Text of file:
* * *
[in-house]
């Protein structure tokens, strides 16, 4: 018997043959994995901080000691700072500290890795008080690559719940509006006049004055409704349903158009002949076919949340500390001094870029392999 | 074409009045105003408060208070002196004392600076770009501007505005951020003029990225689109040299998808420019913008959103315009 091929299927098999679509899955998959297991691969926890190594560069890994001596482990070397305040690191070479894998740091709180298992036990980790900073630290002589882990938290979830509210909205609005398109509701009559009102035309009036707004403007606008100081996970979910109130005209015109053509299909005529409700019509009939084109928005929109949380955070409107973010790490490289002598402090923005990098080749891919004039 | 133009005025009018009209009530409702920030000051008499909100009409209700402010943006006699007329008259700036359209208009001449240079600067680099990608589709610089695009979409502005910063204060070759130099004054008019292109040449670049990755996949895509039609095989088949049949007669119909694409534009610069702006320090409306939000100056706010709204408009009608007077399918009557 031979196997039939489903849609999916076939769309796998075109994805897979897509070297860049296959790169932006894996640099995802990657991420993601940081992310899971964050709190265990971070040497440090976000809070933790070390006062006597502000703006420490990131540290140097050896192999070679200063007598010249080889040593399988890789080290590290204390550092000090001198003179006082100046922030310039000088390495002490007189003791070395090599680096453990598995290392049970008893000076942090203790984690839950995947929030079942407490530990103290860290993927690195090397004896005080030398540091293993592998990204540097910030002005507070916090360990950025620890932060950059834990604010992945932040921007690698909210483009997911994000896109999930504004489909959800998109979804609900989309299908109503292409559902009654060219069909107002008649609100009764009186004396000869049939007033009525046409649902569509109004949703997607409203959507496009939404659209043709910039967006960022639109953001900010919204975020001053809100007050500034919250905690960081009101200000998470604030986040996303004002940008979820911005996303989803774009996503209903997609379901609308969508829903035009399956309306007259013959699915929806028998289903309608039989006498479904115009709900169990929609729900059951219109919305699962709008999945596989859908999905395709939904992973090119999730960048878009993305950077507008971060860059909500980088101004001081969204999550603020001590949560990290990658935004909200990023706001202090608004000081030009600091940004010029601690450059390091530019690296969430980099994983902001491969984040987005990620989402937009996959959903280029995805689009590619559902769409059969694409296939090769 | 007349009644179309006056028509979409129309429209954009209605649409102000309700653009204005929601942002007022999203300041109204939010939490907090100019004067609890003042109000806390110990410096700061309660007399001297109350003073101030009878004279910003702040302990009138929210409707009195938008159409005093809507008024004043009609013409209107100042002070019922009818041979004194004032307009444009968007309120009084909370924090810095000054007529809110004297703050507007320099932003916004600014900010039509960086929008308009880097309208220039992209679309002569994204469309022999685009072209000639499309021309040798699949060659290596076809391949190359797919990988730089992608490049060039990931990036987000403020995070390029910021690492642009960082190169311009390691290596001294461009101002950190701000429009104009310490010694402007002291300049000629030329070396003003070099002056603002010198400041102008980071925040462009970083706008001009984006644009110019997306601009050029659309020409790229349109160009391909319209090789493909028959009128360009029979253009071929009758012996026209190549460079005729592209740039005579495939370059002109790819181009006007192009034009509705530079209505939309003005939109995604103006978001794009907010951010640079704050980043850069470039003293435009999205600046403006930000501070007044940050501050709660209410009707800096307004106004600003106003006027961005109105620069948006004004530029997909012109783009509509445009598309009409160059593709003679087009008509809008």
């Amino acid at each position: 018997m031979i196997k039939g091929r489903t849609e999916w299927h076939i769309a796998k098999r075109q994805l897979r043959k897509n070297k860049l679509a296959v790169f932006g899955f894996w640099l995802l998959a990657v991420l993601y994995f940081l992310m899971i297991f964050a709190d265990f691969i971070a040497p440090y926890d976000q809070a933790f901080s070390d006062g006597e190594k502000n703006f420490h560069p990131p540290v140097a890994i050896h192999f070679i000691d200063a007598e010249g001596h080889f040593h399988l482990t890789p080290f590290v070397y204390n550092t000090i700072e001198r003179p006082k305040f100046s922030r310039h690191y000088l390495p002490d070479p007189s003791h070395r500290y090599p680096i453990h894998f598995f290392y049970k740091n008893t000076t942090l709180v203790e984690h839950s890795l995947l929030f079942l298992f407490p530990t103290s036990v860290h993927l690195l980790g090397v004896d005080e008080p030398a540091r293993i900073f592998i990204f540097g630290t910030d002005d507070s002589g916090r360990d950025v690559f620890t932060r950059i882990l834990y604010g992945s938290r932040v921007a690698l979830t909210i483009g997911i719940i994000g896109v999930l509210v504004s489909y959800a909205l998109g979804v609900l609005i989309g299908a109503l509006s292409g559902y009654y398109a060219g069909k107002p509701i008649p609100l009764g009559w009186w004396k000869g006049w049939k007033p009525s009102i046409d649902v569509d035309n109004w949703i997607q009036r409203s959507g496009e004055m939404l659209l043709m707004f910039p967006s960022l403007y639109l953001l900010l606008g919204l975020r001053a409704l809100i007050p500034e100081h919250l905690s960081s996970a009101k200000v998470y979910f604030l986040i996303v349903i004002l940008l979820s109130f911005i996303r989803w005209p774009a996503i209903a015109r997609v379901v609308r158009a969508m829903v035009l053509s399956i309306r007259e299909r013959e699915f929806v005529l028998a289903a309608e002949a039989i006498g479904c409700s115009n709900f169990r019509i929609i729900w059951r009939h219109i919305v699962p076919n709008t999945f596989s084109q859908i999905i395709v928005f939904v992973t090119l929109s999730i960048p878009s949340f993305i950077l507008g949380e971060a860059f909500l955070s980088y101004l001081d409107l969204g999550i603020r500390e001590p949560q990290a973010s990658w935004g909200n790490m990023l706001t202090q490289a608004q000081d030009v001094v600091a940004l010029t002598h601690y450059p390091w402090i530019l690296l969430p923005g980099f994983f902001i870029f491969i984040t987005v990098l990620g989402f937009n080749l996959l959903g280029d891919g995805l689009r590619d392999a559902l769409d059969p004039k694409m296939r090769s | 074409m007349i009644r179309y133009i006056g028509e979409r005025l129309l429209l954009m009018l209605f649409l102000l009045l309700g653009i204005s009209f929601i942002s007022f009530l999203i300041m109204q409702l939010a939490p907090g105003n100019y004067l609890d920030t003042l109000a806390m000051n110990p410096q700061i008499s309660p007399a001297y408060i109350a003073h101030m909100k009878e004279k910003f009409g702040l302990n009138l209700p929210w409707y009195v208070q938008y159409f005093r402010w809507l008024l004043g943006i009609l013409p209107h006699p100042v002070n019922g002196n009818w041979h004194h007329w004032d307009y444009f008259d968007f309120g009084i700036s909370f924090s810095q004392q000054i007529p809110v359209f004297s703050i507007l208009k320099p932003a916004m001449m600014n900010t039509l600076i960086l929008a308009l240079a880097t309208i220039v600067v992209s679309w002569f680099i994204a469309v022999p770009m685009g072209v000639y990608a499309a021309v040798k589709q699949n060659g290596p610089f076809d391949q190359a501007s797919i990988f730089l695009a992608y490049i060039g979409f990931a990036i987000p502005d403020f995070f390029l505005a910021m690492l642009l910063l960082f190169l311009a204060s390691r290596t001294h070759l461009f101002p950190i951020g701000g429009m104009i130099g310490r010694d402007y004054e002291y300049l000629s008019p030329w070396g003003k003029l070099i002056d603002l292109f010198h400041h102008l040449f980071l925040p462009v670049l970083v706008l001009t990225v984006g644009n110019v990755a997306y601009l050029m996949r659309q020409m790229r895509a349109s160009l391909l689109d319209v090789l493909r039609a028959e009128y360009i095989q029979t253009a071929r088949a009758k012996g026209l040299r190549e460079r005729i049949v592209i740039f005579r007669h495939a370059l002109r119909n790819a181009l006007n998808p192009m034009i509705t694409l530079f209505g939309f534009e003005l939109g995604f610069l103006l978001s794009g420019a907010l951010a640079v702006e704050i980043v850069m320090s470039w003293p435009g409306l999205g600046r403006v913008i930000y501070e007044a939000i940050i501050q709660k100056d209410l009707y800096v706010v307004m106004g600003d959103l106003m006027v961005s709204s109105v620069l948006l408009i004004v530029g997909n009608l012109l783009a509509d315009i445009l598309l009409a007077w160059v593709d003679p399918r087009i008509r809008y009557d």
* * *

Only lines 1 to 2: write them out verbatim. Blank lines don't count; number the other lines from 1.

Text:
[in-house]
């Protein structure tokens, strides 16, 4: 018997043959994995901080000691700072500290890795008080690559719940509006006049004055409704349903158009002949076919949340500390001094870029392999 | 074409009045105003408060208070002196004392600076770009501007505005951020003029990225689109040299998808420019913008959103315009 091929299927098999679509899955998959297991691969926890190594560069890994001596482990070397305040690191070479894998740091709180298992036990980790900073630290002589882990938290979830509210909205609005398109509701009559009102035309009036707004403007606008100081996970979910109130005209015109053509299909005529409700019509009939084109928005929109949380955070409107973010790490490289002598402090923005990098080749891919004039 | 133009005025009018009209009530409702920030000051008499909100009409209700402010943006006699007329008259700036359209208009001449240079600067680099990608589709610089695009979409502005910063204060070759130099004054008019292109040449670049990755996949895509039609095989088949049949007669119909694409534009610069702006320090409306939000100056706010709204408009009608007077399918009557 031979196997039939489903849609999916076939769309796998075109994805897979897509070297860049296959790169932006894996640099995802990657991420993601940081992310899971964050709190265990971070040497440090976000809070933790070390006062006597502000703006420490990131540290140097050896192999070679200063007598010249080889040593399988890789080290590290204390550092000090001198003179006082100046922030310039000088390495002490007189003791070395090599680096453990598995290392049970008893000076942090203790984690839950995947929030079942407490530990103290860290993927690195090397004896005080030398540091293993592998990204540097910030002005507070916090360990950025620890932060950059834990604010992945932040921007690698909210483009997911994000896109999930504004489909959800998109979804609900989309299908109503292409559902009654060219069909107002008649609100009764009186004396000869049939007033009525046409649902569509109004949703997607409203959507496009939404659209043709910039967006960022639109953001900010919204975020001053809100007050500034919250905690960081009101200000998470604030986040996303004002940008979820911005996303989803774009996503209903997609379901609308969508829903035009399956309306007259013959699915929806028998289903309608039989006498479904115009709900169990929609729900059951219109919305699962709008999945596989859908999905395709939904992973090119999730960048878009993305950077507008971060860059909500980088101004001081969204999550603020001590949560990290990658935004909200990023706001202090608004000081030009600091940004010029601690450059390091530019690296969430980099994983902001491969984040987005990620989402937009996959959903280029995805689009590619559902769409059969694409296939090769 | 007349009644179309006056028509979409129309429209954009209605649409102000309700653009204005929601942002007022999203300041109204939010939490907090100019004067609890003042109000806390110990410096700061309660007399001297109350003073101030009878004279910003702040302990009138929210409707009195938008159409005093809507008024004043009609013409209107100042002070019922009818041979004194004032307009444009968007309120009084909370924090810095000054007529809110004297703050507007320099932003916004600014900010039509960086929008308009880097309208220039992209679309002569994204469309022999685009072209000639499309021309040798699949060659290596076809391949190359797919990988730089992608490049060039990931990036987000403020995070390029910021690492642009960082190169311009390691290596001294461009101002950190701000429009104009310490010694402007002291300049000629030329070396003003070099002056603002010198400041102008980071925040462009970083706008001009984006644009110019997306601009050029659309020409790229349109160009391909319209090789493909028959009128360009029979253009071929009758012996026209190549460079005729592209740039005579495939370059002109790819181009006007192009034009509705530079209505939309003005939109995604103006978001794009907010951010640079704050980043850069470039003293435009999205600046403006930000501070007044940050501050709660209410009707800096307004106004600003106003006027961005109105620069948006004004530029997909012109783009509509445009598309009409160059593709003679087009008509809008």